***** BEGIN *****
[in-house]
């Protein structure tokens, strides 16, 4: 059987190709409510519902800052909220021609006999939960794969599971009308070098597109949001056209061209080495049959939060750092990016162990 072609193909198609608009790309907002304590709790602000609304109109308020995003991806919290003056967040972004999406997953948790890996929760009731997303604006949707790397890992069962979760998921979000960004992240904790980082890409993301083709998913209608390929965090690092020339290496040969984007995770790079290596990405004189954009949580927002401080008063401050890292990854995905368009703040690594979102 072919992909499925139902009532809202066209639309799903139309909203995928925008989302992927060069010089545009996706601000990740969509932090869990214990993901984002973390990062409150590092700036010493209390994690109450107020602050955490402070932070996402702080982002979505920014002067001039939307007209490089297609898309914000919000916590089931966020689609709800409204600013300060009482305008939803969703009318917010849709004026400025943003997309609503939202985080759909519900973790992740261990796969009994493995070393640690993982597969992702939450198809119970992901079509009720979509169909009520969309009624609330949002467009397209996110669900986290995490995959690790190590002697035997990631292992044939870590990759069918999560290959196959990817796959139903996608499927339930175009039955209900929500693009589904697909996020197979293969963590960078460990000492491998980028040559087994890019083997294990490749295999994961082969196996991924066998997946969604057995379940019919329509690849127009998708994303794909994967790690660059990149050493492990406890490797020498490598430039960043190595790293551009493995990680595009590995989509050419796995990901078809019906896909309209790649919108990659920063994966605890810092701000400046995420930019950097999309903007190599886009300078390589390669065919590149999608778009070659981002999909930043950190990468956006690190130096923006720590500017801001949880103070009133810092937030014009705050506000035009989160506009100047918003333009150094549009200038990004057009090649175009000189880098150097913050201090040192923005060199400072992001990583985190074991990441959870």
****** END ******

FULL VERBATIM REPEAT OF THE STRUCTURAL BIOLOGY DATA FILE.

[in-house]
């Protein structure tokens, strides 16, 4: 059987190709409510519902800052909220021609006999939960794969599971009308070098597109949001056209061209080495049959939060750092990016162990 072609193909198609608009790309907002304590709790602000609304109109308020995003991806919290003056967040972004999406997953948790890996929760009731997303604006949707790397890992069962979760998921979000960004992240904790980082890409993301083709998913209608390929965090690092020339290496040969984007995770790079290596990405004189954009949580927002401080008063401050890292990854995905368009703040690594979102 072919992909499925139902009532809202066209639309799903139309909203995928925008989302992927060069010089545009996706601000990740969509932090869990214990993901984002973390990062409150590092700036010493209390994690109450107020602050955490402070932070996402702080982002979505920014002067001039939307007209490089297609898309914000919000916590089931966020689609709800409204600013300060009482305008939803969703009318917010849709004026400025943003997309609503939202985080759909519900973790992740261990796969009994493995070393640690993982597969992702939450198809119970992901079509009720979509169909009520969309009624609330949002467009397209996110669900986290995490995959690790190590002697035997990631292992044939870590990759069918999560290959196959990817796959139903996608499927339930175009039955209900929500693009589904697909996020197979293969963590960078460990000492491998980028040559087994890019083997294990490749295999994961082969196996991924066998997946969604057995379940019919329509690849127009998708994303794909994967790690660059990149050493492990406890490797020498490598430039960043190595790293551009493995990680595009590995989509050419796995990901078809019906896909309209790649919108990659920063994966605890810092701000400046995420930019950097999309903007190599886009300078390589390669065919590149999608778009070659981002999909930043950190990468956006690190130096923006720590500017801001949880103070009133810092937030014009705050506000035009989160506009100047918003333009150094549009200038990004057009090649175009000189880098150097913050201090040192923005060199400072992001990583985190074991990441959870």